- Data shows a 2.4 percent increase in small business headcount in June compared to the previous month
- Cuts in hours and pay rates have been more than furloughs likely to account for reduced wages
- Employees have also shown an increased willingness to voluntarily leave a job for new opportunities
Staff levels at small businesses across the United States have been increasing recently, but new workers are often being brought on with reduced pay and hours due to ongoing economic uncertainty from the COVID-19 pandemic.
An analysis of more than 100,000 small businesses by the payroll services company Gusto determined that the businesses’ headcount was up 2.4 percent in June compared to the previous month. Eighty-two percent of this staffing increase was a result of new hires, while 18 percent were rehires.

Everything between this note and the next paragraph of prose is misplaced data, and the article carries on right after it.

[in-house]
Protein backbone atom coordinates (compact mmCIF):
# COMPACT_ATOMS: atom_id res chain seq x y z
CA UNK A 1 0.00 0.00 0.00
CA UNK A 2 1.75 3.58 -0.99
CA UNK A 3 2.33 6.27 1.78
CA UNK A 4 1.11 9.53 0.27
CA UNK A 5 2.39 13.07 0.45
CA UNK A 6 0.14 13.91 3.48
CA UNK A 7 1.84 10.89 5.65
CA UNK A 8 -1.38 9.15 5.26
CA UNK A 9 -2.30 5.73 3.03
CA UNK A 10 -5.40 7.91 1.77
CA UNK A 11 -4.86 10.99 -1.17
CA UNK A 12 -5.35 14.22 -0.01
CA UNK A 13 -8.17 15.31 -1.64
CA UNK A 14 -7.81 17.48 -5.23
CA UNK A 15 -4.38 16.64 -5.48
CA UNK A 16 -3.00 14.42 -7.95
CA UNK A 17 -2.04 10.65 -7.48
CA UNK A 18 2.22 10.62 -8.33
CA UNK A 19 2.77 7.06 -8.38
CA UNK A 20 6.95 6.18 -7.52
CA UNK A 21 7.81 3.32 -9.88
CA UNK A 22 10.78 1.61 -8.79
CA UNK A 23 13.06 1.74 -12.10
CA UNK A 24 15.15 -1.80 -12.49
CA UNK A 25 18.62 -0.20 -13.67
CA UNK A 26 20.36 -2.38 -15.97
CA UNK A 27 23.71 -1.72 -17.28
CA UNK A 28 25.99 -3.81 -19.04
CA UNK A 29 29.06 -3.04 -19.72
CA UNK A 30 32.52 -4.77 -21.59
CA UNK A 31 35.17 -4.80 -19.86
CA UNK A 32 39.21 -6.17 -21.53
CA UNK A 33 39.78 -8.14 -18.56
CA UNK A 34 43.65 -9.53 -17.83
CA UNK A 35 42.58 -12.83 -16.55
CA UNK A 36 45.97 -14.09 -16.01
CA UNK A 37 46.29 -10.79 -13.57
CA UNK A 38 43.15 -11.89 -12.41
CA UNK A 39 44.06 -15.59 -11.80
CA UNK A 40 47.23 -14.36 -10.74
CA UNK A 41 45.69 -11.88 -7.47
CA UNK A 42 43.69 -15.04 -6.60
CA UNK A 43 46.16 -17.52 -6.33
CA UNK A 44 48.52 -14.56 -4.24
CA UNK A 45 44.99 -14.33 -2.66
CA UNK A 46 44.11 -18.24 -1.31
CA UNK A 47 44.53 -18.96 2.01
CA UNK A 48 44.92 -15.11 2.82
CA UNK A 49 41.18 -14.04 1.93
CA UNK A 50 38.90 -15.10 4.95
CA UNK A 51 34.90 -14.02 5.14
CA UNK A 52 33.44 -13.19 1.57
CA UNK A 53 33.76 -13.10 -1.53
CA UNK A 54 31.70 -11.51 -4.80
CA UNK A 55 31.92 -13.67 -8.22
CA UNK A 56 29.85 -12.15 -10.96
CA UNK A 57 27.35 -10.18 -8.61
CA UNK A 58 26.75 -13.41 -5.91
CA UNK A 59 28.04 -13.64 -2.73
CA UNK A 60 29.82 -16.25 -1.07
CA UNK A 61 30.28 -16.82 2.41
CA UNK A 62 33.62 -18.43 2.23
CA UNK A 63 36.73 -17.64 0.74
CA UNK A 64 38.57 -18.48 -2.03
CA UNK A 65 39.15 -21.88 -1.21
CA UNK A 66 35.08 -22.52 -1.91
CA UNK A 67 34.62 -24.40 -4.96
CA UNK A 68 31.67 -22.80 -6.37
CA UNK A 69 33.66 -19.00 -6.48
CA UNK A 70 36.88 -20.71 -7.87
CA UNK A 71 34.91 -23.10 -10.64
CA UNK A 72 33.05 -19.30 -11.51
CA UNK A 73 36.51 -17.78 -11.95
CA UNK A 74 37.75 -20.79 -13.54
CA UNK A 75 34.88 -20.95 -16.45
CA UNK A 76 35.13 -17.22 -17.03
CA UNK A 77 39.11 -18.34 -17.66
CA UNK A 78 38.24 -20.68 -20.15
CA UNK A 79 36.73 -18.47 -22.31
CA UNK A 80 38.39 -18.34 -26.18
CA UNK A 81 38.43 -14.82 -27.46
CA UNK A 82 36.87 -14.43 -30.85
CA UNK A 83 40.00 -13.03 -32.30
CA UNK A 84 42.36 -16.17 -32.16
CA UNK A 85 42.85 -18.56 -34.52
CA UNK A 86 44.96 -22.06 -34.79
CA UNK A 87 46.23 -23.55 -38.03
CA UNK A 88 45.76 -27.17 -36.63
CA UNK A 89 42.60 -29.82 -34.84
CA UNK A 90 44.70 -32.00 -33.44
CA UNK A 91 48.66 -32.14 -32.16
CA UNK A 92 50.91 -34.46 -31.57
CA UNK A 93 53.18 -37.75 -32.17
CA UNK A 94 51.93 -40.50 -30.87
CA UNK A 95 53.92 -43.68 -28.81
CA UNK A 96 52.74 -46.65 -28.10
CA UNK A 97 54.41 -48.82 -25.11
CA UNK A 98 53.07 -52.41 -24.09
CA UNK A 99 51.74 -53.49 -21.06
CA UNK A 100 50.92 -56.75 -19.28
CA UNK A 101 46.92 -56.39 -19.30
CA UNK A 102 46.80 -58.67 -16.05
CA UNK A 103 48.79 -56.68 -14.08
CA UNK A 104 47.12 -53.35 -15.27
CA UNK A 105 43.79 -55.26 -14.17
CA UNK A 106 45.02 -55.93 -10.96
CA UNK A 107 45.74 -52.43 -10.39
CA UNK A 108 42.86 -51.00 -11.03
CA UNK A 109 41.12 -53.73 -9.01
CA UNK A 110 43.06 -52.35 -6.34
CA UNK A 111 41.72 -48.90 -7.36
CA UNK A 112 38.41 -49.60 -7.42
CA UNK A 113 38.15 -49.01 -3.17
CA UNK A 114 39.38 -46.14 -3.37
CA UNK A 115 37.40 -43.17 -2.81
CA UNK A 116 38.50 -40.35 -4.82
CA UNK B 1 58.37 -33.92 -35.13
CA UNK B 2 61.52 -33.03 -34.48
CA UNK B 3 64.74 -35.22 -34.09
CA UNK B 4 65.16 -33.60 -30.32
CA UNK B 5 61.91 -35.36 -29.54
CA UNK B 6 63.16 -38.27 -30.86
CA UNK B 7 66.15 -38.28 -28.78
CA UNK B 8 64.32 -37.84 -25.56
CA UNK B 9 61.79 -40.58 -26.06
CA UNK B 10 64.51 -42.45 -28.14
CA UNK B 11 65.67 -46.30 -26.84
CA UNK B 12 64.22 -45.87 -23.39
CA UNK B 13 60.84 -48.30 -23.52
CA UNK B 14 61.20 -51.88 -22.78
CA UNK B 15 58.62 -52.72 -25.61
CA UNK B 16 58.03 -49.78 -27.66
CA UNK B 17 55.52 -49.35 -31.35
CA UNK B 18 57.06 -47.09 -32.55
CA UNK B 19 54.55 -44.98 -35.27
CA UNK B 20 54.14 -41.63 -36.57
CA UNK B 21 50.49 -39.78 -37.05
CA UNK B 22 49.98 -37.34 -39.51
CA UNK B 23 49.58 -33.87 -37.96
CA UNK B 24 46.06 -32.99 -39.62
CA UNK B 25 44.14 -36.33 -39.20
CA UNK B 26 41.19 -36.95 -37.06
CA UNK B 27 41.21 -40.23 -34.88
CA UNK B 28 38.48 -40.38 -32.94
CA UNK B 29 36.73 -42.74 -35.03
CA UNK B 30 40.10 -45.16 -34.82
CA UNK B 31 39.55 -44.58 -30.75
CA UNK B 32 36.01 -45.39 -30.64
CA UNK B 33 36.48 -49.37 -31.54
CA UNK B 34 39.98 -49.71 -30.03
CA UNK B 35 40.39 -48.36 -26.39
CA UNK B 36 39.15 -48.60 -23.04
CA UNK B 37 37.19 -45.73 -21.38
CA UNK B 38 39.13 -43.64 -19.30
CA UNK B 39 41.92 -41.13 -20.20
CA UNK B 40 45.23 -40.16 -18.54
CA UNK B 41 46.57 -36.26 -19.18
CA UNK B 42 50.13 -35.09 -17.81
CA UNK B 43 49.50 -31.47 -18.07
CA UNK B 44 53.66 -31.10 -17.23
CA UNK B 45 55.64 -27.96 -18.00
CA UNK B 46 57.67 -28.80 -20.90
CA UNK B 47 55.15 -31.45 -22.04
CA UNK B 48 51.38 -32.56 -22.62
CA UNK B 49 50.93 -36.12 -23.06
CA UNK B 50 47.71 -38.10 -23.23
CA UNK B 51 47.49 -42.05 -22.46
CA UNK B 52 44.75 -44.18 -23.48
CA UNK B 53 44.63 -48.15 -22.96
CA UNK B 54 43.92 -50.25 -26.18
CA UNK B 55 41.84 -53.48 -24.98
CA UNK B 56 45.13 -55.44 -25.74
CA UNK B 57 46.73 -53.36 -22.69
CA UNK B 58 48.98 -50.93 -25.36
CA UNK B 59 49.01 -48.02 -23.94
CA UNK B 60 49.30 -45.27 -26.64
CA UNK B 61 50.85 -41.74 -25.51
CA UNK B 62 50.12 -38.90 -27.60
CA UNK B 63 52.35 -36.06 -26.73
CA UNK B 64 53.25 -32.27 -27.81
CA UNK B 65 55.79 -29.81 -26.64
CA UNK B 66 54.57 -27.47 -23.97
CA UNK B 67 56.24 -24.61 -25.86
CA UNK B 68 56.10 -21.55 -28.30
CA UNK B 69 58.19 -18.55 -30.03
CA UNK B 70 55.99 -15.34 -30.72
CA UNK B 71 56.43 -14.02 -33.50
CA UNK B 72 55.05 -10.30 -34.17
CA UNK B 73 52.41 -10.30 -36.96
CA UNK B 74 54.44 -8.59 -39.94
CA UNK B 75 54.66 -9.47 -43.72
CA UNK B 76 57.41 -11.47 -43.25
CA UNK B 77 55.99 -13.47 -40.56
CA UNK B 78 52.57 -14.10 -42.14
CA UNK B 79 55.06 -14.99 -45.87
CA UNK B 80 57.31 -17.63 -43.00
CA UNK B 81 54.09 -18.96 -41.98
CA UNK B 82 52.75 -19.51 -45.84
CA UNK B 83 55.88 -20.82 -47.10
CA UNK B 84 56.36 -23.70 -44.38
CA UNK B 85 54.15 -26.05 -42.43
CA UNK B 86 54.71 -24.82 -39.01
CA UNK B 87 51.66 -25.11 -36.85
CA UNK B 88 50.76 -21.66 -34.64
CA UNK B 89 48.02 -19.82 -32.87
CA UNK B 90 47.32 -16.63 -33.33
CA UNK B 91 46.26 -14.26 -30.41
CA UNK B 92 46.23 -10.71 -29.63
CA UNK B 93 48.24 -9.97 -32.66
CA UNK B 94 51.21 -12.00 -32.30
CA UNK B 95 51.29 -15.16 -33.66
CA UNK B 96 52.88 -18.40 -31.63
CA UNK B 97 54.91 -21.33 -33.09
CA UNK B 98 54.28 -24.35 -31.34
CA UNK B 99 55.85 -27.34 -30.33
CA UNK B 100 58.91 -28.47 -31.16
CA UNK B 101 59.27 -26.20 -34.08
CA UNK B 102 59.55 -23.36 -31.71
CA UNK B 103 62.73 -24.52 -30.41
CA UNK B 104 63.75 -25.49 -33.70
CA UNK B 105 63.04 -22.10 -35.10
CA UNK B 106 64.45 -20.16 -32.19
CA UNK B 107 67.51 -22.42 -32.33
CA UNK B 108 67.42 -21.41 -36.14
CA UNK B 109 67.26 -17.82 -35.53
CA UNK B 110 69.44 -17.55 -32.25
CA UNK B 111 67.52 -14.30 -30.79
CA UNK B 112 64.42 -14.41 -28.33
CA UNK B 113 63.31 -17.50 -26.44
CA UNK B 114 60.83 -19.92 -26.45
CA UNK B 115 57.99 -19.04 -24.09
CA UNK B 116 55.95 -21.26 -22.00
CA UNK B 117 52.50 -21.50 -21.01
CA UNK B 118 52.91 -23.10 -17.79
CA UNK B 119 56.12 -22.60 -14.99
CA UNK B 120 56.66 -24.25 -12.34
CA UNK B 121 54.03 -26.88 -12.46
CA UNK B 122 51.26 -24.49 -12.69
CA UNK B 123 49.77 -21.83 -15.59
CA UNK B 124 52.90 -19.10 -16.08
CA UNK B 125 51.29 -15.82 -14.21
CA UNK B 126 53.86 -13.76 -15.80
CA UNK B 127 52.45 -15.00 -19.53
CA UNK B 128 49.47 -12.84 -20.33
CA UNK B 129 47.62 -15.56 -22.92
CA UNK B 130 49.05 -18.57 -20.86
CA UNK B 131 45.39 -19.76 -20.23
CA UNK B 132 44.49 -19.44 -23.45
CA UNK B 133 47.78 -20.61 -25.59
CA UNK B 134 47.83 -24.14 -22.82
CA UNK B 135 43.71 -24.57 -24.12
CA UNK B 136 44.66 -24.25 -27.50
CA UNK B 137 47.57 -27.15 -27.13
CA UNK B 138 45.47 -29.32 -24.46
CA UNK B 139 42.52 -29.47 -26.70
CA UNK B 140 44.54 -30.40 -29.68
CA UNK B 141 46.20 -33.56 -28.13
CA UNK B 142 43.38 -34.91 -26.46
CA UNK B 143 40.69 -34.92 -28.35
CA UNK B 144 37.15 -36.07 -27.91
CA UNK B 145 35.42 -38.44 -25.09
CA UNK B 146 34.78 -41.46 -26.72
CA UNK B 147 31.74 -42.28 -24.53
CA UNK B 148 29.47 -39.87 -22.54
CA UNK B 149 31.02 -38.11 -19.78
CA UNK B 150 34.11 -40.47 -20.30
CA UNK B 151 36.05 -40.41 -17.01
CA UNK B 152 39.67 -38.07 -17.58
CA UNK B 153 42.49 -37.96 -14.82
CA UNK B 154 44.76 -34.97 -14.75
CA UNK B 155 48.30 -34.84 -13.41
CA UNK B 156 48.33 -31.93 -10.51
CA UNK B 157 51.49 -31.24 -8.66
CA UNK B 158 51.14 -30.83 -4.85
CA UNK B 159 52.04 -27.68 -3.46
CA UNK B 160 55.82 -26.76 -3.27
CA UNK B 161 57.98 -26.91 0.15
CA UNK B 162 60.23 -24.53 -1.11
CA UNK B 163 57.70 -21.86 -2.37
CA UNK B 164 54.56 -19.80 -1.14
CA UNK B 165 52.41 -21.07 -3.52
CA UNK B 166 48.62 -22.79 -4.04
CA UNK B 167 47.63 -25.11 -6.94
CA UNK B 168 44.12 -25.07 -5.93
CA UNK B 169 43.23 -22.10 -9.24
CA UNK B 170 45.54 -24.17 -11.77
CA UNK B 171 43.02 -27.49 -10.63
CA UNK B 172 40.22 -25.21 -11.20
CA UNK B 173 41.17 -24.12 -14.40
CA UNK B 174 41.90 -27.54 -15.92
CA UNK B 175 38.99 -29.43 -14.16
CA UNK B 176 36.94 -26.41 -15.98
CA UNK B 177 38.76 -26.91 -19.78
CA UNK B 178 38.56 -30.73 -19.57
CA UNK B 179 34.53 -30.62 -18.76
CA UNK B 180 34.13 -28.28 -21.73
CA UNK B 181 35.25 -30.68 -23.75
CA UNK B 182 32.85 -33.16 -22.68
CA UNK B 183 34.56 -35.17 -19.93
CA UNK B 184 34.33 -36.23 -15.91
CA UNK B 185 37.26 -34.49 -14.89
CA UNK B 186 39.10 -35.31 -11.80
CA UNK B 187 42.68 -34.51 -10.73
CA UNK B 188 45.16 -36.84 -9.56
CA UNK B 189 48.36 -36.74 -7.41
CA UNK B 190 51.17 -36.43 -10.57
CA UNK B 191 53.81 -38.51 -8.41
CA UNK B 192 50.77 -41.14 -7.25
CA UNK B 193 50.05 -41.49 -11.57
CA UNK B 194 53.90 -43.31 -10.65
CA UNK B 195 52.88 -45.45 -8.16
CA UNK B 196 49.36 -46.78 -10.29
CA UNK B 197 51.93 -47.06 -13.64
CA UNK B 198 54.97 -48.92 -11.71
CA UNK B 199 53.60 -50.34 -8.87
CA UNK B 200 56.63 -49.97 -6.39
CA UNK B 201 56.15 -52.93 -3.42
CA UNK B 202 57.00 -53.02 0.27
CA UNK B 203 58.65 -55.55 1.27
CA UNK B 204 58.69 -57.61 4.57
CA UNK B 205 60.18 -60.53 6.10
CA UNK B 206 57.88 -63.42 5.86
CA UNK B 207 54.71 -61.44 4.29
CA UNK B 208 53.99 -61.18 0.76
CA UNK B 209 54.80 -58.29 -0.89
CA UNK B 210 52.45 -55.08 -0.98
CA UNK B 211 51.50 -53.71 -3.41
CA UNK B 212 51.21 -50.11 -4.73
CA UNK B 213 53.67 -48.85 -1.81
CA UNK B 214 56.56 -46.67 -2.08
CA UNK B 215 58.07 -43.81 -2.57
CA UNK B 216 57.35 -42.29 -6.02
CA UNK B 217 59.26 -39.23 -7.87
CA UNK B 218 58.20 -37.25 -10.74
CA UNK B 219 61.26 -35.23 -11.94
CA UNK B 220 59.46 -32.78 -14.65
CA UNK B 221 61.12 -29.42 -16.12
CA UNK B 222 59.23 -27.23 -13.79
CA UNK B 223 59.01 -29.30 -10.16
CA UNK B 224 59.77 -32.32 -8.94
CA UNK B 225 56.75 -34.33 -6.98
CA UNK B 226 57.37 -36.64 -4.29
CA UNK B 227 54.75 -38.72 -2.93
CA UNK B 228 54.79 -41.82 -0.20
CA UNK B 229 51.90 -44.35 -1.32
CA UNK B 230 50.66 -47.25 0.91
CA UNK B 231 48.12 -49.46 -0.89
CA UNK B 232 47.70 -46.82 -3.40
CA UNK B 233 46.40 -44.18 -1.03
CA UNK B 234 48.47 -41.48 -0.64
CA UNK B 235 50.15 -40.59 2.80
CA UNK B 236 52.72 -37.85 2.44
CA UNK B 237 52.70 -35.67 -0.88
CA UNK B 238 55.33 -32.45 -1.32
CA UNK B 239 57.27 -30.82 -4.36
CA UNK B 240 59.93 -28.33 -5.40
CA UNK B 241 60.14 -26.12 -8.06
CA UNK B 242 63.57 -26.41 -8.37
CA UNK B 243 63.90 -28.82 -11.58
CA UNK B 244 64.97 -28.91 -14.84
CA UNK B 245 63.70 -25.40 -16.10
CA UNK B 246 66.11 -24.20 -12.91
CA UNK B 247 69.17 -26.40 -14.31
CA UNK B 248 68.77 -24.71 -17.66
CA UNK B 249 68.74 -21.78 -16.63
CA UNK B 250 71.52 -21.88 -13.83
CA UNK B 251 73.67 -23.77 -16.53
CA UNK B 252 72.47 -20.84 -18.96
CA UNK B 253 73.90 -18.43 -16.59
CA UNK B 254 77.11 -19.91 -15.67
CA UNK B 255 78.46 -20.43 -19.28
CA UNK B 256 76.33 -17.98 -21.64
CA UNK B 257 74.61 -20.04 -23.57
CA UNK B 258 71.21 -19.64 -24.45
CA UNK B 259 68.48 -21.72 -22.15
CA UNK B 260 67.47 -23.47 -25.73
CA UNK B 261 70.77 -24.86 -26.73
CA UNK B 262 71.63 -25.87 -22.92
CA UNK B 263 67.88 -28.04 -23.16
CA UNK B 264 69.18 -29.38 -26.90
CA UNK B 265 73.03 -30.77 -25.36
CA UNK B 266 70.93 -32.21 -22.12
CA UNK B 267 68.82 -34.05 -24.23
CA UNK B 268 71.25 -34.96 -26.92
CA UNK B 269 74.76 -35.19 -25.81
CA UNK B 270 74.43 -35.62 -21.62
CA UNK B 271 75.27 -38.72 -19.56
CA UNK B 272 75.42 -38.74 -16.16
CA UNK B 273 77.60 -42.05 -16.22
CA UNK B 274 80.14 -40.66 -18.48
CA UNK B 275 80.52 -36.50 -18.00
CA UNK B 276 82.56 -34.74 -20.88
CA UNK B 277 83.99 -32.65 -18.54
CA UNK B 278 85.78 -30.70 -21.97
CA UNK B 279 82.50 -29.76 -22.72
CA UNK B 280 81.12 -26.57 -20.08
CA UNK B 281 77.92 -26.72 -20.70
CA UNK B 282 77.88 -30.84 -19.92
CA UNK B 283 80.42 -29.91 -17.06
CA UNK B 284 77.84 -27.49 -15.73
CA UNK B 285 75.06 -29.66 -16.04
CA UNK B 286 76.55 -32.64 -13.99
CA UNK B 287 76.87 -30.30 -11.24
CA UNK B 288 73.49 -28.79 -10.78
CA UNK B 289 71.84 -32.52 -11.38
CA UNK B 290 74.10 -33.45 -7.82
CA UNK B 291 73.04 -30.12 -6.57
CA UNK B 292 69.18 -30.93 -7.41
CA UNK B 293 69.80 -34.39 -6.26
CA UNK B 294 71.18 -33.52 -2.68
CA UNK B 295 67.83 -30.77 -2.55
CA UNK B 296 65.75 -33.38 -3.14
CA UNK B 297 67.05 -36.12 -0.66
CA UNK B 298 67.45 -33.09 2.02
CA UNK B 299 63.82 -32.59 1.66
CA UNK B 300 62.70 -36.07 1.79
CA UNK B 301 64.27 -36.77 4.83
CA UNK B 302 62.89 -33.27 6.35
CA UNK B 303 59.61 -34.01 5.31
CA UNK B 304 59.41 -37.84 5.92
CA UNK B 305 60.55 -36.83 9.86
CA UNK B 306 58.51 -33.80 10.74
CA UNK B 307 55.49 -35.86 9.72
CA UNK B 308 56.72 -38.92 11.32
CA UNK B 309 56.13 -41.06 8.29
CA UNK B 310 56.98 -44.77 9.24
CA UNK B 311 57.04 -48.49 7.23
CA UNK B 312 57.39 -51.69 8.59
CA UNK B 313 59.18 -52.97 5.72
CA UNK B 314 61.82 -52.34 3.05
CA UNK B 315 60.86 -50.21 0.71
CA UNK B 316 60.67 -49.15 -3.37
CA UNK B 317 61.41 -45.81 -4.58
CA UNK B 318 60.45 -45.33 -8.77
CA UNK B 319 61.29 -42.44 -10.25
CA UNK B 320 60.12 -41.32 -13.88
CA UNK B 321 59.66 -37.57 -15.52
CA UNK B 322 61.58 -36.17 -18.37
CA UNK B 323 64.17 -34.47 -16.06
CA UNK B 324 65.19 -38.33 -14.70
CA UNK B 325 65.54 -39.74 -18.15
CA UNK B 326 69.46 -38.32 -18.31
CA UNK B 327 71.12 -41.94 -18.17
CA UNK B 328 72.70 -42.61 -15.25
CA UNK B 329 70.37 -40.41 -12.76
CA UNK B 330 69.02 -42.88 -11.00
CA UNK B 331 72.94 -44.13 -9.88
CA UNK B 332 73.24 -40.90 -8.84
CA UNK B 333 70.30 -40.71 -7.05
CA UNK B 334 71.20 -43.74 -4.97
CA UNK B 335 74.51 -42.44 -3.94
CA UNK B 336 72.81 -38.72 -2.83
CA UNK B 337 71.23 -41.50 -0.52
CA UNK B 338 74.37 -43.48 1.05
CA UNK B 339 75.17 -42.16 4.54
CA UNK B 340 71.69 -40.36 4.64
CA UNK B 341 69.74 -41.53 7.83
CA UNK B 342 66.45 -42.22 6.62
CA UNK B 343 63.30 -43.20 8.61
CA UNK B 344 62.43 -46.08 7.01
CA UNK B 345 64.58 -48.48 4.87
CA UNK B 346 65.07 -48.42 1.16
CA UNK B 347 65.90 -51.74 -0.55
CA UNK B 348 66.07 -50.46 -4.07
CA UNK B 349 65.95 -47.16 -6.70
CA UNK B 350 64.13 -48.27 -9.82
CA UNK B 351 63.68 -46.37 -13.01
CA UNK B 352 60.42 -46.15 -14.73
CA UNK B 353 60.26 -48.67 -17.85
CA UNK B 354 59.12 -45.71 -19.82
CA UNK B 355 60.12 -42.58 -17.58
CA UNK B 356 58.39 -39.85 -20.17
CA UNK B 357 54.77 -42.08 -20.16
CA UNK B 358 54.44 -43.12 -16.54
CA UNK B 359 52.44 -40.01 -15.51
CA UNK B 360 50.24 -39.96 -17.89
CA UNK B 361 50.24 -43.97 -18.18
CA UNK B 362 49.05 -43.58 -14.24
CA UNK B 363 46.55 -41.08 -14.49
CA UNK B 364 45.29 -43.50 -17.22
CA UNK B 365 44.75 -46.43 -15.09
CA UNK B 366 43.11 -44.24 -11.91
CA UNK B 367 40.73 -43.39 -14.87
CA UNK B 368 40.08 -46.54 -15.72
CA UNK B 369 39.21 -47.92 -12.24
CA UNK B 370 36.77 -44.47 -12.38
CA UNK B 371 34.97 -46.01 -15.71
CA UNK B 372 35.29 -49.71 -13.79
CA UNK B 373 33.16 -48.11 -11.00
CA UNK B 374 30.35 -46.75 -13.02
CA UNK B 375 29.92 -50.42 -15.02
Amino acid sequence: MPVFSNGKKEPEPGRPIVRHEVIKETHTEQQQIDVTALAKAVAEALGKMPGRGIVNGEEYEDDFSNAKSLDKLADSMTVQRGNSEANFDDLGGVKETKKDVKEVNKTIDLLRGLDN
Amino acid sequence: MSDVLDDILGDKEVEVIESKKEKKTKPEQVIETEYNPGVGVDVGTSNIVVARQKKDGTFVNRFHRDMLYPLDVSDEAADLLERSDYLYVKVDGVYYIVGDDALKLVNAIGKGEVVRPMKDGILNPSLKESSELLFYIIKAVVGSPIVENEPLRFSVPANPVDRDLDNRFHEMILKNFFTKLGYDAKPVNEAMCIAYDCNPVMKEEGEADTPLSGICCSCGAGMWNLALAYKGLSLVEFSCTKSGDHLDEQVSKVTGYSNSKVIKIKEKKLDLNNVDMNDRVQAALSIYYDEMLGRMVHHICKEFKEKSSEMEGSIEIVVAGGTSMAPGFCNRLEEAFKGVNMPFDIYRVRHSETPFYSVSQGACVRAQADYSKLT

Cuts in hours accounted for 33 percent of reduced wages in June, while pay rate cuts accounted for 27 percent and furloughs for 25 percent. Salaried workers were more likely to experience wage cuts, with the number of employees experiencing a pay cut of at least 10 percent up by 80 percent compared to pre-COVID levels. Hourly workers were less likely to have their hours or pay cut, but more susceptible to furloughs or termination.
The data also suggests that employees have been able to return to work in recent months, but not at full capacity. Layoffs were up compared to pre-COVID levels and the previous year, and workers showed more increased willingness to voluntarily leave their job for other opportunities. A total of 3.4 percent did so in June, a monthly increase of 32 percent.